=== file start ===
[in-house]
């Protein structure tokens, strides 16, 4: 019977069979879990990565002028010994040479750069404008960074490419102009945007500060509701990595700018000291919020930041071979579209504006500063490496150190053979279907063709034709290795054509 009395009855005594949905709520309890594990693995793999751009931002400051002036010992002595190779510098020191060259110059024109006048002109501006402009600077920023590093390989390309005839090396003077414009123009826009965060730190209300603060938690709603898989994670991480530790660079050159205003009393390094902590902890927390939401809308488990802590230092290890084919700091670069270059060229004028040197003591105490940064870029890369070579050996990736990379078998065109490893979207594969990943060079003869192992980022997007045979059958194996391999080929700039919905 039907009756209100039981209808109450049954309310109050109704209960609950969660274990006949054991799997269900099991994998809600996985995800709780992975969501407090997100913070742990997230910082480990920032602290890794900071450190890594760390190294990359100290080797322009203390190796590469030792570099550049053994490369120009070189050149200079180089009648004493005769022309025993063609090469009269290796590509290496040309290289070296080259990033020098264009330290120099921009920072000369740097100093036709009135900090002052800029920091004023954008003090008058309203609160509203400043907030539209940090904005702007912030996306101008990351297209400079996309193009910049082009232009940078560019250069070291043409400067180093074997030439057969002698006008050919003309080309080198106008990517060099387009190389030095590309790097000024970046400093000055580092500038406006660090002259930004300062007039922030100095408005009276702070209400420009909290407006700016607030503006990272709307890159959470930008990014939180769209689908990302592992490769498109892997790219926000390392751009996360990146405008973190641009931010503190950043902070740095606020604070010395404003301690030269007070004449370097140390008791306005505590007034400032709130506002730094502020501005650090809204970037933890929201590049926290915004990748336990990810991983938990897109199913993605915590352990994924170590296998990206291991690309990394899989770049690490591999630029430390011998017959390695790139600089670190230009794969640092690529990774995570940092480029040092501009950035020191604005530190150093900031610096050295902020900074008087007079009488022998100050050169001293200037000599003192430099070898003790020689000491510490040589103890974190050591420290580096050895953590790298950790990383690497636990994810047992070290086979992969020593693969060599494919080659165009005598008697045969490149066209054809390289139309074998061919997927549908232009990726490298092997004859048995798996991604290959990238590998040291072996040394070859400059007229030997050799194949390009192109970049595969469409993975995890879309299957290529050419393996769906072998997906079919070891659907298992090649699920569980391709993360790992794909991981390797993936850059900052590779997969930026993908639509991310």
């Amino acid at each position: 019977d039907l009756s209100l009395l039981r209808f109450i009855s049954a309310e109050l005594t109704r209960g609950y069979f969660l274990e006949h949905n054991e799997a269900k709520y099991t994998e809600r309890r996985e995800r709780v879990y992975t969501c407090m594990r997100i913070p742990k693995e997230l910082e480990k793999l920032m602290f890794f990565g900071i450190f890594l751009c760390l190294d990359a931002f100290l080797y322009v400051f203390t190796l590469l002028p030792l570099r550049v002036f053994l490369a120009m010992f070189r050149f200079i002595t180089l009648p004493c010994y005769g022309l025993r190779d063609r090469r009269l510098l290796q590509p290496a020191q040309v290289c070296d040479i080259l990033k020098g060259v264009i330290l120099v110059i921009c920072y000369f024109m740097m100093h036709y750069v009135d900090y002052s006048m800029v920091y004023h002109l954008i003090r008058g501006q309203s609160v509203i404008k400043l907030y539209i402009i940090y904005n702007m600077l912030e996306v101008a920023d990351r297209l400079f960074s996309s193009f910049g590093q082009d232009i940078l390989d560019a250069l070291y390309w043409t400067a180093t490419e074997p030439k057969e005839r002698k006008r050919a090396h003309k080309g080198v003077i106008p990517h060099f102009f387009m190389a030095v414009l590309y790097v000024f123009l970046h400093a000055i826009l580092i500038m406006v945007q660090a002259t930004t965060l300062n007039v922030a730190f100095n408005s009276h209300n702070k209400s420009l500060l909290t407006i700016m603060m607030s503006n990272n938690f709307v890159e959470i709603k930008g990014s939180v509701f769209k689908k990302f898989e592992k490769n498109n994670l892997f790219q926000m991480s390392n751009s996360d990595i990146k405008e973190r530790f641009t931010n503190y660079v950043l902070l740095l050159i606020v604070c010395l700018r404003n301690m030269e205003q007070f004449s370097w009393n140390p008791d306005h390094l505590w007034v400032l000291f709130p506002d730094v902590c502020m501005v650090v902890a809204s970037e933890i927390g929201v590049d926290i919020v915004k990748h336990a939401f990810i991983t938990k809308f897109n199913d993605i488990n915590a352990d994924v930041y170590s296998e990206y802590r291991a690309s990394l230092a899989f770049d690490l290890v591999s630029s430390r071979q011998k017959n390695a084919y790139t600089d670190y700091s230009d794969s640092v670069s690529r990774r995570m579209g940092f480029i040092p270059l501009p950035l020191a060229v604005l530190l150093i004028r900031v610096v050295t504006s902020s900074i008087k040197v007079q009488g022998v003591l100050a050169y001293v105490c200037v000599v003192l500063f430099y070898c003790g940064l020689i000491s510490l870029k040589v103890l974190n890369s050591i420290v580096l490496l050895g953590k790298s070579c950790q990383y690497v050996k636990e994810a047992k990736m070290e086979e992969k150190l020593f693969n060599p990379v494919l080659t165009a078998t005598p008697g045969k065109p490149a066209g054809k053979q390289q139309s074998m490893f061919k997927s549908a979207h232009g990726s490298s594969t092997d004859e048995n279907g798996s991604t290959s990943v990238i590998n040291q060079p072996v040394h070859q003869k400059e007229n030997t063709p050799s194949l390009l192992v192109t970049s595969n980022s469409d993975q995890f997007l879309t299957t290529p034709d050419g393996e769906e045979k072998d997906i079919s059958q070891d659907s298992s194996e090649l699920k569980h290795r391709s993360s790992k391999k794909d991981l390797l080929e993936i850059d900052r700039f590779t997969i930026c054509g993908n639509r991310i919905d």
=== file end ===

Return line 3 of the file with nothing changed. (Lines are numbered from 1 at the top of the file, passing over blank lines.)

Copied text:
């Amino acid at each position: 019977d039907l009756s209100l009395l039981r209808f109450i009855s049954a309310e109050l005594t109704r209960g609950y069979f969660l274990e006949h949905n054991e799997a269900k709520y099991t994998e809600r309890r996985e995800r709780v879990y992975t969501c407090m594990r997100i913070p742990k693995e997230l910082e480990k793999l920032m602290f890794f990565g900071i450190f890594l751009c760390l190294d990359a931002f100290l080797y322009v400051f203390t190796l590469l002028p030792l570099r550049v002036f053994l490369a120009m010992f070189r050149f200079i002595t180089l009648p004493c010994y005769g022309l025993r190779d063609r090469r009269l510098l290796q590509p290496a020191q040309v290289c070296d040479i080259l990033k020098g060259v264009i330290l120099v110059i921009c920072y000369f024109m740097m100093h036709y750069v009135d900090y002052s006048m800029v920091y004023h002109l954008i003090r008058g501006q309203s609160v509203i404008k400043l907030y539209i402009i940090y904005n702007m600077l912030e996306v101008a920023d990351r297209l400079f960074s996309s193009f910049g590093q082009d232009i940078l390989d560019a250069l070291y390309w043409t400067a180093t490419e074997p030439k057969e005839r002698k006008r050919a090396h003309k080309g080198v003077i106008p990517h060099f102009f387009m190389a030095v414009l590309y790097v000024f123009l970046h400093a000055i826009l580092i500038m406006v945007q660090a002259t930004t965060l300062n007039v922030a730190f100095n408005s009276h209300n702070k209400s420009l500060l909290t407006i700016m603060m607030s503006n990272n938690f709307v890159e959470i709603k930008g990014s939180v509701f769209k689908k990302f898989e592992k490769n498109n994670l892997f790219q926000m991480s390392n751009s996360d990595i990146k405008e973190r530790f641009t931010n503190y660079v950043l902070l740095l050159i606020v604070c010395l700018r404003n301690m030269e205003q007070f004449s370097w009393n140390p008791d306005h390094l505590w007034v400032l000291f709130p506002d730094v902590c502020m501005v650090v902890a809204s970037e933890i927390g929201v590049d926290i919020v915004k990748h336990a939401f990810i991983t938990k809308f897109n199913d993605i488990n915590a352990d994924v930041y170590s296998e990206y802590r291991a690309s990394l230092a899989f770049d690490l290890v591999s630029s430390r071979q011998k017959n390695a084919y790139t600089d670190y700091s230009d794969s640092v670069s690529r990774r995570m579209g940092f480029i040092p270059l501009p950035l020191a060229v604005l530190l150093i004028r900031v610096v050295t504006s902020s900074i008087k040197v007079q009488g022998v003591l100050a050169y001293v105490c200037v000599v003192l500063f430099y070898c003790g940064l020689i000491s510490l870029k040589v103890l974190n890369s050591i420290v580096l490496l050895g953590k790298s070579c950790q990383y690497v050996k636990e994810a047992k990736m070290e086979e992969k150190l020593f693969n060599p990379v494919l080659t165009a078998t005598p008697g045969k065109p490149a066209g054809k053979q390289q139309s074998m490893f061919k997927s549908a979207h232009g990726s490298s594969t092997d004859e048995n279907g798996s991604t290959s990943v990238i590998n040291q060079p072996v040394h070859q003869k400059e007229n030997t063709p050799s194949l390009l192992v192109t970049s595969n980022s469409d993975q995890f997007l879309t299957t290529p034709d050419g393996e769906e045979k072998d997906i079919s059958q070891d659907s298992s194996e090649l699920k569980h290795r391709s993360s790992k391999k794909d991981l390797l080929e993936i850059d900052r700039f590779t997969i930026c054509g993908n639509r991310i919905d």